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If you’re in an accident and you aren’t at fault, generally the damages are the other driver’s responsibility. But what happens when that person doesn’t have insurance? Even though it’s the law, many people still drive without insurance or without enough insurance to cover the damages. As much as 13% of drivers are uninsured.

Where does that leave you? If you have uninsured/underinsured motorist insurance, you’ll likely have the coverage you need. Here’s how it works.

What is Uninsured Motorist Insurance?

Uninsured motorist coverage is insurance that protects you even when you’re not at fault. Even though your insurance shouldn’t have to pick up the tab when you aren’t at fault if the other driver has no insurance, uninsured motorist will cover you.

Without uninsured motorist coverage, you’d have no insurance coverage and the financial liability of the damages to your car or yourself would be your responsibility.

What Does Uninsured Motorist Cover?

If you’re in an accident with an uninsured driver who is at fault, your uninsured motorist insurance should cover:

  • Damages to your car
  • Medical bills caused by the accident
  • Lost wages due to the inability to work
  • Compensation for pain and suffering
  • Other related expenses, such as funeral expenses

Is Uninsured Motorist Required by Law?

Many states require uninsured motorist coverage. However, those that don’t require it must offer it. If you turn it down, it must be in writing so there is proof that it was offered to you. Some states even have state-specific forms you must complete to decline the coverage.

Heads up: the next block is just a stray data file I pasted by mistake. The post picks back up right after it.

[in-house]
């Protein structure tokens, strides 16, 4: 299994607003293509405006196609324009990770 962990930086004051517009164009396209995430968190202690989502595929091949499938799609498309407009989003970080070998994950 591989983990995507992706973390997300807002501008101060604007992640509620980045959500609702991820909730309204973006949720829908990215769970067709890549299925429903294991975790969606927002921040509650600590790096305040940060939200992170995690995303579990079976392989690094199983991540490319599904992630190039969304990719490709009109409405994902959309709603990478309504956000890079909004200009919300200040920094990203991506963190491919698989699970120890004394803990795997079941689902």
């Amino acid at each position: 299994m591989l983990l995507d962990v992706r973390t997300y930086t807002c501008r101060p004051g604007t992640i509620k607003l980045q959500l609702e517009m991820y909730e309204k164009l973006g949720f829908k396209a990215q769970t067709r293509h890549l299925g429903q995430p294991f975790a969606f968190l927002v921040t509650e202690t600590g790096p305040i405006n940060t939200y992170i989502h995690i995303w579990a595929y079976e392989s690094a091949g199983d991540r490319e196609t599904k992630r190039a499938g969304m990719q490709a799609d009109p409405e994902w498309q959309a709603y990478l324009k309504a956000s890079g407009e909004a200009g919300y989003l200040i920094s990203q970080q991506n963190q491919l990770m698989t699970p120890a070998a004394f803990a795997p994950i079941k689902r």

Where is Uninsured Motorist Coverage Required?

The regulations change often, but currently, here are the states that require uninsured motorist coverage:

  • Connecticut
  • Illinois
  • Kansas
  • Maine
  • Maryland
  • Massachusetts
  • Minnesota
  • Missouri
  • Nebraska
  • New Hampshire
  • New York
  • North Carolina
  • North Dakota
  • Oregon
  • South Carolina
  • South Dakota
  • Vermont
  • Virginia
  • Washington DC
  • West Virginia
  • Wisconsin

How Much Does Uninsured Motorist Coverage Cost?

Like any add-ons to your insurance, your premiums will increase, but by how much depends on where you live, the car you drive, your driving history, and your credit history.

It makes sense to buy the same amount of uninsured motorist coverage as you have in liability coverage. You’re covering yourself should someone else who is at fault not have the proper insurance.

The coverage typically doesn’t add too much to your premiums and when you compare it to the ‘what ifs’ it makes a lot of sense to purchase it.

How to File a Claim for Uninsured Motorist Coverage

If you’re hit by a driver with no insurance, you simply file a claim with your insurance against your uninsured motorist coverage. Once the insurance company verifies the at-fault driver didn’t have insurance, your uninsured motorist coverage will take over.